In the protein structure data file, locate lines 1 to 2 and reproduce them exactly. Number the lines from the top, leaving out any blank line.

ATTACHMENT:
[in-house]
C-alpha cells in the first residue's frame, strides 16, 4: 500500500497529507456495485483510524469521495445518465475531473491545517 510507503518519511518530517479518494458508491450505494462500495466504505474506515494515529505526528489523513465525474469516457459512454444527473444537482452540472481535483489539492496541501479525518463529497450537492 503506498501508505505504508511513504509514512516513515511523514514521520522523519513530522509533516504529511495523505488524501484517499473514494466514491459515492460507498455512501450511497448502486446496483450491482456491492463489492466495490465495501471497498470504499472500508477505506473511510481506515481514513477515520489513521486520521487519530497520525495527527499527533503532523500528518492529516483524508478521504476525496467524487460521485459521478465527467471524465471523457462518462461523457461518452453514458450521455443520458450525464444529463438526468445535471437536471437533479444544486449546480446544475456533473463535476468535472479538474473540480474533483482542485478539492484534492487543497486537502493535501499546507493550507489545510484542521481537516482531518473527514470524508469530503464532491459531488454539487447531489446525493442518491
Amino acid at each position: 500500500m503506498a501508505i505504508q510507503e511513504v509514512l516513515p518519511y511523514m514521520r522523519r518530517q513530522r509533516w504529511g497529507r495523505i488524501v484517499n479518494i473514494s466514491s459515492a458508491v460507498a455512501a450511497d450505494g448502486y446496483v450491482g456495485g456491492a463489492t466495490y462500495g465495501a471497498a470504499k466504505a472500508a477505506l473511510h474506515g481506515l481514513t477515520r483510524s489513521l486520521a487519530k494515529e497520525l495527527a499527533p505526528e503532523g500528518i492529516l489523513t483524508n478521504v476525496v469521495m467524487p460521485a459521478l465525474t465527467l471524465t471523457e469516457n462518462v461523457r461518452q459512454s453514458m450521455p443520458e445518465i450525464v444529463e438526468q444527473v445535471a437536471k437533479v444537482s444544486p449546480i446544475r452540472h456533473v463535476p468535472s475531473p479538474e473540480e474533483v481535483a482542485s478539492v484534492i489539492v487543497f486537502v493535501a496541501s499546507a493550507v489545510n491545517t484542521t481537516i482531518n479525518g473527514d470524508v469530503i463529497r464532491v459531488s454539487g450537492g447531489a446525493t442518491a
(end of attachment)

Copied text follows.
[in-house]
C-alpha cells in the first residue's frame, strides 16, 4: 500500500497529507456495485483510524469521495445518465475531473491545517 510507503518519511518530517479518494458508491450505494462500495466504505474506515494515529505526528489523513465525474469516457459512454444527473444537482452540472481535483489539492496541501479525518463529497450537492 503506498501508505505504508511513504509514512516513515511523514514521520522523519513530522509533516504529511495523505488524501484517499473514494466514491459515492460507498455512501450511497448502486446496483450491482456491492463489492466495490465495501471497498470504499472500508477505506473511510481506515481514513477515520489513521486520521487519530497520525495527527499527533503532523500528518492529516483524508478521504476525496467524487460521485459521478465527467471524465471523457462518462461523457461518452453514458450521455443520458450525464444529463438526468445535471437536471437533479444544486449546480446544475456533473463535476468535472479538474473540480474533483482542485478539492484534492487543497486537502493535501499546507493550507489545510484542521481537516482531518473527514470524508469530503464532491459531488454539487447531489446525493442518491